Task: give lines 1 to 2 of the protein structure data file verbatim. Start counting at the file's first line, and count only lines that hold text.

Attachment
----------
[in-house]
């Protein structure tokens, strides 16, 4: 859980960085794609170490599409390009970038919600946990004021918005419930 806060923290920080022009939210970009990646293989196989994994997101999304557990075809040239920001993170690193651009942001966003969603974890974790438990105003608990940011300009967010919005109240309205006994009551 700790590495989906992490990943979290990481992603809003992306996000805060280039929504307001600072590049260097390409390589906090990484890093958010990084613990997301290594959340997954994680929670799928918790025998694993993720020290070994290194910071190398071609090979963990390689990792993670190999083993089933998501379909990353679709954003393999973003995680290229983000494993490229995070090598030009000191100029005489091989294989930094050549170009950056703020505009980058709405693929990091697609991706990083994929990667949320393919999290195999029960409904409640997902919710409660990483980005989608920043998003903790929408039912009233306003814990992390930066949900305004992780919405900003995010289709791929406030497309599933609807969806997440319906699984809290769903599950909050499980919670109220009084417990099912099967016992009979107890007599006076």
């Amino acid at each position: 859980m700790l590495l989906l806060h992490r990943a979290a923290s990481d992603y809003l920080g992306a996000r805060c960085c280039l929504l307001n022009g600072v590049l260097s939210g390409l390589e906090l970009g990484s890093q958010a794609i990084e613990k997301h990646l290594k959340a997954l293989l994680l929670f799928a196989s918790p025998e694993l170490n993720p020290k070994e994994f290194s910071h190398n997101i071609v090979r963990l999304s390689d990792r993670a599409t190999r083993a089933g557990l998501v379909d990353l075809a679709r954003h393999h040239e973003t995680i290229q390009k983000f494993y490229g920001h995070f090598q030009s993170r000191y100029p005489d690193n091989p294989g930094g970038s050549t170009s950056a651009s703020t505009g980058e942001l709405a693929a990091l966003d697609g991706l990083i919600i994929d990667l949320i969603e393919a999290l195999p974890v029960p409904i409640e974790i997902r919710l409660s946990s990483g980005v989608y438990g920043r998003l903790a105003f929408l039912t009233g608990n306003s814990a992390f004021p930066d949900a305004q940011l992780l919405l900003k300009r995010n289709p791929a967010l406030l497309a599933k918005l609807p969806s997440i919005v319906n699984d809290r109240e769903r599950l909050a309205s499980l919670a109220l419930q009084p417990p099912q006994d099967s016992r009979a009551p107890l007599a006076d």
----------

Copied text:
[in-house]
């Protein structure tokens, strides 16, 4: 859980960085794609170490599409390009970038919600946990004021918005419930 806060923290920080022009939210970009990646293989196989994994997101999304557990075809040239920001993170690193651009942001966003969603974890974790438990105003608990940011300009967010919005109240309205006994009551 700790590495989906992490990943979290990481992603809003992306996000805060280039929504307001600072590049260097390409390589906090990484890093958010990084613990997301290594959340997954994680929670799928918790025998694993993720020290070994290194910071190398071609090979963990390689990792993670190999083993089933998501379909990353679709954003393999973003995680290229983000494993490229995070090598030009000191100029005489091989294989930094050549170009950056703020505009980058709405693929990091697609991706990083994929990667949320393919999290195999029960409904409640997902919710409660990483980005989608920043998003903790929408039912009233306003814990992390930066949900305004992780919405900003995010289709791929406030497309599933609807969806997440319906699984809290769903599950909050499980919670109220009084417990099912099967016992009979107890007599006076």